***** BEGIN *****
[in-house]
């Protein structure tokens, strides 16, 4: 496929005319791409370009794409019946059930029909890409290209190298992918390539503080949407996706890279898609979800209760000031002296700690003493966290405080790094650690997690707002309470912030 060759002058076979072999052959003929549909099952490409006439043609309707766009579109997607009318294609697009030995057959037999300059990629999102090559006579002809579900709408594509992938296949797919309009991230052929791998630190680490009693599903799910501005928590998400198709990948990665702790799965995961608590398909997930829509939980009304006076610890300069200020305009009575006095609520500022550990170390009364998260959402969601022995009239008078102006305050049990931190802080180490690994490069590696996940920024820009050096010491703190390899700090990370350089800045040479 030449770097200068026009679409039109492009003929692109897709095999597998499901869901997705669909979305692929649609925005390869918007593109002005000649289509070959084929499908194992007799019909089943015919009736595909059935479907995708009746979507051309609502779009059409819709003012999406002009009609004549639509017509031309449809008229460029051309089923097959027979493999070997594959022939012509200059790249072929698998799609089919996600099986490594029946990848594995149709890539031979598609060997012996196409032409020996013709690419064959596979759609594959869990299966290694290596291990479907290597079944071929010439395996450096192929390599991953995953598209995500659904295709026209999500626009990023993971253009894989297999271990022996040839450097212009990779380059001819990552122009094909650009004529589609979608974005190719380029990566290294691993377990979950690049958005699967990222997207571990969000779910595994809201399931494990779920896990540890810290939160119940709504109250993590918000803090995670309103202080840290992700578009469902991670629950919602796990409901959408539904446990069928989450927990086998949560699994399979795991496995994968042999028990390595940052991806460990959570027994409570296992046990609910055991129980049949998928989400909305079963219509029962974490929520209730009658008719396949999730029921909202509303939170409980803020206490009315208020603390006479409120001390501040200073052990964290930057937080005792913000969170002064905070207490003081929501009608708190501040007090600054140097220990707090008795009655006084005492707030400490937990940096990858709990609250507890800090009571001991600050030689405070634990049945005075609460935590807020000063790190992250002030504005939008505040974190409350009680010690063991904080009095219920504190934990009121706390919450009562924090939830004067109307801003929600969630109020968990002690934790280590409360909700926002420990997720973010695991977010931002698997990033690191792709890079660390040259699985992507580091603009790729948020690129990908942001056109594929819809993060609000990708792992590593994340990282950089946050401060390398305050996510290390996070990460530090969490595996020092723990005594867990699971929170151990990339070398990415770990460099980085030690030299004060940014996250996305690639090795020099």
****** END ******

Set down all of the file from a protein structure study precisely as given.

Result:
[in-house]
């Protein structure tokens, strides 16, 4: 496929005319791409370009794409019946059930029909890409290209190298992918390539503080949407996706890279898609979800209760000031002296700690003493966290405080790094650690997690707002309470912030 060759002058076979072999052959003929549909099952490409006439043609309707766009579109997607009318294609697009030995057959037999300059990629999102090559006579002809579900709408594509992938296949797919309009991230052929791998630190680490009693599903799910501005928590998400198709990948990665702790799965995961608590398909997930829509939980009304006076610890300069200020305009009575006095609520500022550990170390009364998260959402969601022995009239008078102006305050049990931190802080180490690994490069590696996940920024820009050096010491703190390899700090990370350089800045040479 030449770097200068026009679409039109492009003929692109897709095999597998499901869901997705669909979305692929649609925005390869918007593109002005000649289509070959084929499908194992007799019909089943015919009736595909059935479907995708009746979507051309609502779009059409819709003012999406002009009609004549639509017509031309449809008229460029051309089923097959027979493999070997594959022939012509200059790249072929698998799609089919996600099986490594029946990848594995149709890539031979598609060997012996196409032409020996013709690419064959596979759609594959869990299966290694290596291990479907290597079944071929010439395996450096192929390599991953995953598209995500659904295709026209999500626009990023993971253009894989297999271990022996040839450097212009990779380059001819990552122009094909650009004529589609979608974005190719380029990566290294691993377990979950690049958005699967990222997207571990969000779910595994809201399931494990779920896990540890810290939160119940709504109250993590918000803090995670309103202080840290992700578009469902991670629950919602796990409901959408539904446990069928989450927990086998949560699994399979795991496995994968042999028990390595940052991806460990959570027994409570296992046990609910055991129980049949998928989400909305079963219509029962974490929520209730009658008719396949999730029921909202509303939170409980803020206490009315208020603390006479409120001390501040200073052990964290930057937080005792913000969170002064905070207490003081929501009608708190501040007090600054140097220990707090008795009655006084005492707030400490937990940096990858709990609250507890800090009571001991600050030689405070634990049945005075609460935590807020000063790190992250002030504005939008505040974190409350009680010690063991904080009095219920504190934990009121706390919450009562924090939830004067109307801003929600969630109020968990002690934790280590409360909700926002420990997720973010695991977010931002698997990033690191792709890079660390040259699985992507580091603009790729948020690129990908942001056109594929819809993060609000990708792992590593994340990282950089946050401060390398305050996510290390996070990460530090969490595996020092723990005594867990699971929170151990990339070398990415770990460099980085030690030299004060940014996250996305690639090795020099």